Some major funding commitments have been made well into the future (for example, the Million Minds Mission is funded to 2028-29). This provides needed funding certainty but does rely on the funds being there a decade from now.

The $50 million funding committed to the Australian Brain Cancer Mission sits under Rare Cancers, Rare Diseases and Unmet Needs.

How well do the funding commitments align with the priorities?

Table 2 in the consultation paper shows that several 2016-18 Priorities were either not addressed (eg National Institute for Research) or only addressed indirectly or in part (eg clinical quality registers, drug effectiveness and repurposing) or not addressed through the MRFF (eg national infrastructure sharing scheme).

How well the other funding commitments align with the priorities is a matter of perception: in some cases, quite well; in other cases, only tangentially.

There is also an imbalance in funding between the Strategic Platforms: 45.9 per cent of all current funding is allocated to initiatives aligned with the Strategic and International Horizons Strategic Framework and a further 31.4 per cent is allocated to initiatives aligned with Trials and Translation.

An analysis performed by Research Australia in March 2018 looked at how the funding announcements in 2016-17 and 2017-18 mapped against the Priorities.

This might be a more independent assessment than that in the consultation paper, although less up-to-date. It found that (as at March 2018) of 19 Priorities, six had been funded, ten had received no funding, and three had been partially or possibly funded and/or it was not clear that the funding was completely consistent with the Priority as established.

More worryingly, Research Australia found funding announcements totalling $24.5 million that could not readily be matched to any of the Priorities.

The situation gets much more complicated when efforts are made to align recent Ministerial announcements of research funding (see Table 7) with the broad funding categories in Table 6 and the 2018-20 Priorities. The announcements for calendar year 2018 total $1.01 billion, of which at least $923.65 million was provided via the MRFF (note that the Ministerial media releases used to develop Table 7 may not cover all research announcements).

Without access to detailed information about the projects funded, it is not possible to assess their alignment with MRFF Priorities. What can be determined is that some Priorities (such as anti-microbial resistance and Aboriginal and Torres Strait Islander health) have received minimal funding. The funding that is provided for Maternal Health and the First 2000 Days does not appear to be specific for Indigenous mothers and babies (the Indigenous First 1000 Days program is funded through the NHMRC and other partners).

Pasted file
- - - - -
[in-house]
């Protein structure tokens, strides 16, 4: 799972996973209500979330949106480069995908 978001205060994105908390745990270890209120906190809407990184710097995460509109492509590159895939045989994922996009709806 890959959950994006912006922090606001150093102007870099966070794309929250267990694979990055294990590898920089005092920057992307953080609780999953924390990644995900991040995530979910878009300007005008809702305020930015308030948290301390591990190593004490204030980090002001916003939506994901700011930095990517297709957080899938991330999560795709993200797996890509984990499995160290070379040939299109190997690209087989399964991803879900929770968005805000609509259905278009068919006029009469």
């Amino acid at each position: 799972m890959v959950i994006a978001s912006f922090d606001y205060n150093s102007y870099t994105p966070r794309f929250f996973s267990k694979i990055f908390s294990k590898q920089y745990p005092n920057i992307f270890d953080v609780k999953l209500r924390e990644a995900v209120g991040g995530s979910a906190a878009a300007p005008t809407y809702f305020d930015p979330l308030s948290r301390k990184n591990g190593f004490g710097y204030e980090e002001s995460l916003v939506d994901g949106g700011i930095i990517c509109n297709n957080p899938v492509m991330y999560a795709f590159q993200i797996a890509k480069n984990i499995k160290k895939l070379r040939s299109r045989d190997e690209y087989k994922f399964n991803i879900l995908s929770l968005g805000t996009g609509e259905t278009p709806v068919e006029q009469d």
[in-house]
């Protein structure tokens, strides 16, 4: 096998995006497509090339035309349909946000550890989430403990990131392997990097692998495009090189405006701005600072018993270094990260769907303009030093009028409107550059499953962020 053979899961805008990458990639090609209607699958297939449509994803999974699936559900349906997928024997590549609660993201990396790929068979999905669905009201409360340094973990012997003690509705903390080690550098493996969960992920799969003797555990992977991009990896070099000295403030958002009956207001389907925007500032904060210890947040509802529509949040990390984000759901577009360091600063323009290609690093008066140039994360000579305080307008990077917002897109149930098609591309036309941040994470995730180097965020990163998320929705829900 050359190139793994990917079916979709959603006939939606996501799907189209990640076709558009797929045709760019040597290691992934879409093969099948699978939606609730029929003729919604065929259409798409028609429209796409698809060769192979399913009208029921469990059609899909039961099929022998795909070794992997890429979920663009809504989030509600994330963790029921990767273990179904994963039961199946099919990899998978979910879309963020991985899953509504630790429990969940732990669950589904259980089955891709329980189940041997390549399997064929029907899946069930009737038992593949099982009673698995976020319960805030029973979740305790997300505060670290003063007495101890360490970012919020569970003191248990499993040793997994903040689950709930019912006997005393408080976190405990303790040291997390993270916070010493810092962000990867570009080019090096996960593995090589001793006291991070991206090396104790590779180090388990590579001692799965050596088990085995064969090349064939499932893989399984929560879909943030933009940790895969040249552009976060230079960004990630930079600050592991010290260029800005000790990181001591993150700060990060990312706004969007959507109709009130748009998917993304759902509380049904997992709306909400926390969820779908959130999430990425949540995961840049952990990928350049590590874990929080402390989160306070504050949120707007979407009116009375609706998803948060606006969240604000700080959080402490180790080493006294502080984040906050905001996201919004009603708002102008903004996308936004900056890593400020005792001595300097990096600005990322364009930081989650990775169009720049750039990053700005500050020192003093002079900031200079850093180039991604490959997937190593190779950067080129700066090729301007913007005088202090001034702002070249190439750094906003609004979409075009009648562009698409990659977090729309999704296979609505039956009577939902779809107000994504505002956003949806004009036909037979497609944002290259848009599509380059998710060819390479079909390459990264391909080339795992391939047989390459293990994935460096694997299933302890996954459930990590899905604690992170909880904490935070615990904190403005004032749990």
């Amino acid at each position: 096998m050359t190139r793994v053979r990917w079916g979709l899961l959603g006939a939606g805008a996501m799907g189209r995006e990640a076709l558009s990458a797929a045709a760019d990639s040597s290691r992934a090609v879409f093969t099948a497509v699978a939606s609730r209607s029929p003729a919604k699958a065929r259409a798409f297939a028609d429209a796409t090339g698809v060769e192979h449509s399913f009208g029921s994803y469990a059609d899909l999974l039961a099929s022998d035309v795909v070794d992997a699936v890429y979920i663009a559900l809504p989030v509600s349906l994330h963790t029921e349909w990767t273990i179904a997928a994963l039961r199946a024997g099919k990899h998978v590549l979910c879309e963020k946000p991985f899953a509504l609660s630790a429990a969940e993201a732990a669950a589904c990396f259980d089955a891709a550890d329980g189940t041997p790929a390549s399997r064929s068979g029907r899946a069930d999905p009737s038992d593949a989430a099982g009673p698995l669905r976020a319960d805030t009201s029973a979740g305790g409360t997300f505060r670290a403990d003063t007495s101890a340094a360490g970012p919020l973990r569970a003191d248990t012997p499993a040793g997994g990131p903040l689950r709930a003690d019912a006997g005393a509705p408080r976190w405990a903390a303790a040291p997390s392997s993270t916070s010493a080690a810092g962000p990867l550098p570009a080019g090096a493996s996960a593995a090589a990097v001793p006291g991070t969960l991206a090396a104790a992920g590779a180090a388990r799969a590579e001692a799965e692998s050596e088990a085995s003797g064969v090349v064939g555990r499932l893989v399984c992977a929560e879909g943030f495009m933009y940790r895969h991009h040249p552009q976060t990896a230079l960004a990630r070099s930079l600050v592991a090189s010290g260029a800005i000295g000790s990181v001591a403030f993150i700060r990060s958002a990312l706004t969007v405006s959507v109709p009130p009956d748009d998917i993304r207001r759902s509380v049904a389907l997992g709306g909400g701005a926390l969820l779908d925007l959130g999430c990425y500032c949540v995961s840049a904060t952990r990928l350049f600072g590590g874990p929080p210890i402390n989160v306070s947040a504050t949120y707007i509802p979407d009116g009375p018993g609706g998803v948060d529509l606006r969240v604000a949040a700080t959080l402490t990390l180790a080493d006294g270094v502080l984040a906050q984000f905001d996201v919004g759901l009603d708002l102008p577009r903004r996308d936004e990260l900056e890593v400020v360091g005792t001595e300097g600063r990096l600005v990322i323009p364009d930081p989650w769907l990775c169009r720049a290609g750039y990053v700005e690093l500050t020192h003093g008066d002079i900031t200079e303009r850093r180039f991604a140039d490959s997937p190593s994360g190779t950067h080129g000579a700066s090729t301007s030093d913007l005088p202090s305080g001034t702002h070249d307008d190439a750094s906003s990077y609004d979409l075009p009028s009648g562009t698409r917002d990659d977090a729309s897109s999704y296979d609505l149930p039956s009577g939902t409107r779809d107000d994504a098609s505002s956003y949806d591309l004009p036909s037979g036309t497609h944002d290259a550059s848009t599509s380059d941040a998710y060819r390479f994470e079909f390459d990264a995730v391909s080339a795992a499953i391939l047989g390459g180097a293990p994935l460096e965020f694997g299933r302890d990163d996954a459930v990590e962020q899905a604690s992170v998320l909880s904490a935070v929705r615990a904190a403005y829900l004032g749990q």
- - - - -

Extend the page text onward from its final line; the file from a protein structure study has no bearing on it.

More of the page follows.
There is no way to know if all the projects announced by the Health Minister and funded via the MRFF were contestable and formally reviewed and approved. The timing for some is clearly coincident with outside events (eg the announcement by the Health Minister of $3 million from the MRFF for stillbirth research on 4 December, the day the Senate stillbirth report was released).

Table 7: Ministerial research funding announcements 2018

Bracketed funding [$] indicates no funding source given in announcement.

Date Announcement Funding
18 Jan Ataxia, rare diseases $2.1m
18 Jan 21 Next Generation clinical researchers $12m
24 Jan Rare cancers, rare diseases $26.6m
1 Feb Managing chronic pain in primary care [$0.5m]
2 Mar Endometriosis (Accelerated Research Program) $2.5m
6 Mar Australian Brain Cancer Mission $50m
15 Mar Central Australian Academic Health Science Centre $6.1m
26 Mar Epilepsy research [$2m]
11 Apr Parkinson’s Disease (Biomedical Translation Fund) $7.75m
18 Apr BioMedTech Horizons program $10m
14 May Melbourne Academic Centre for Health Research $6m
16 May Monash Partners Academic Health Science Centre $6m
16 May Australian Genomics Mission $500m
17 May Antimicrobial resistance in aged care $1.2m
17 May Artificial heart technology $1.3m
29 May Research hub to prevent anxiety and depression [$5m]
4 June New clinical trials for MND [$2m]
13 June Eating disorders
18 June Cerebral Palsy Alliance Research Foundation $2m
27 June Support for asthma patients [$8m]
6 July Sydney Health Partners and SPHERE to expand research projects $12m
13 July Biomedical Translation Bridge program – research projects $22m
17 July SA Academic Health Science and Translation Centre $6.1m